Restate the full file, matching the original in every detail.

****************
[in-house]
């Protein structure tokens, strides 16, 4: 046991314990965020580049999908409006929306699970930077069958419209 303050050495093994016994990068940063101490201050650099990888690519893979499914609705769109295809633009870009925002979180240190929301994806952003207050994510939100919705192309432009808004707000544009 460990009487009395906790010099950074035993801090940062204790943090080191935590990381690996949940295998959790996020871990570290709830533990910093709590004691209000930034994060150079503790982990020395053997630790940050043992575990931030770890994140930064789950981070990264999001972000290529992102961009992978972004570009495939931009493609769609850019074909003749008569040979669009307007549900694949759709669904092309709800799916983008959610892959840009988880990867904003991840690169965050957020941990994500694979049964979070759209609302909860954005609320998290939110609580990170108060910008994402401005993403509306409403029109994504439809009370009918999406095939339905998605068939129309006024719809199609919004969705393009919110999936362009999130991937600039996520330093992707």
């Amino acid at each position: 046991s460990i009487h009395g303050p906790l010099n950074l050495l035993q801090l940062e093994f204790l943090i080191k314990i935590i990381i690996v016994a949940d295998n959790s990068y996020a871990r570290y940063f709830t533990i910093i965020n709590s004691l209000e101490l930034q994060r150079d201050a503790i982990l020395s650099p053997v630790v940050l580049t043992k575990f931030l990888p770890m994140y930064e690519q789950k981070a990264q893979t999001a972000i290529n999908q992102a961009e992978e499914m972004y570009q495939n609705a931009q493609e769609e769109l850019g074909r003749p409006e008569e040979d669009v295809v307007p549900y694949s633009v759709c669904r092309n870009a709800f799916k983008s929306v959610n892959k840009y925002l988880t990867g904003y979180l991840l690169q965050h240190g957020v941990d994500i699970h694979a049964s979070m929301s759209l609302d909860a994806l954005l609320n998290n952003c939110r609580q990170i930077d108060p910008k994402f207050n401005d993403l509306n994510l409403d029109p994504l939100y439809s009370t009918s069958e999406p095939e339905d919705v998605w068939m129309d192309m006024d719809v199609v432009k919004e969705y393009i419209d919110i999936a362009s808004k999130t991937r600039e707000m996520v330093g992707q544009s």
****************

[in-house]
């Protein structure tokens, strides 16, 4: 046991314990965020580049999908409006929306699970930077069958419209 303050050495093994016994990068940063101490201050650099990888690519893979499914609705769109295809633009870009925002979180240190929301994806952003207050994510939100919705192309432009808004707000544009 460990009487009395906790010099950074035993801090940062204790943090080191935590990381690996949940295998959790996020871990570290709830533990910093709590004691209000930034994060150079503790982990020395053997630790940050043992575990931030770890994140930064789950981070990264999001972000290529992102961009992978972004570009495939931009493609769609850019074909003749008569040979669009307007549900694949759709669904092309709800799916983008959610892959840009988880990867904003991840690169965050957020941990994500694979049964979070759209609302909860954005609320998290939110609580990170108060910008994402401005993403509306409403029109994504439809009370009918999406095939339905998605068939129309006024719809199609919004969705393009919110999936362009999130991937600039996520330093992707």
């Amino acid at each position: 046991s460990i009487h009395g303050p906790l010099n950074l050495l035993q801090l940062e093994f204790l943090i080191k314990i935590i990381i690996v016994a949940d295998n959790s990068y996020a871990r570290y940063f709830t533990i910093i965020n709590s004691l209000e101490l930034q994060r150079d201050a503790i982990l020395s650099p053997v630790v940050l580049t043992k575990f931030l990888p770890m994140y930064e690519q789950k981070a990264q893979t999001a972000i290529n999908q992102a961009e992978e499914m972004y570009q495939n609705a931009q493609e769609e769109l850019g074909r003749p409006e008569e040979d669009v295809v307007p549900y694949s633009v759709c669904r092309n870009a709800f799916k983008s929306v959610n892959k840009y925002l988880t990867g904003y979180l991840l690169q965050h240190g957020v941990d994500i699970h694979a049964s979070m929301s759209l609302d909860a994806l954005l609320n998290n952003c939110r609580q990170i930077d108060p910008k994402f207050n401005d993403l509306n994510l409403d029109p994504l939100y439809s009370t009918s069958e999406p095939e339905d919705v998605w068939m129309d192309m006024d719809v199609v432009k919004e969705y393009i419209d919110i999936a362009s808004k999130t991937r600039e707000m996520v330093g992707q544009s």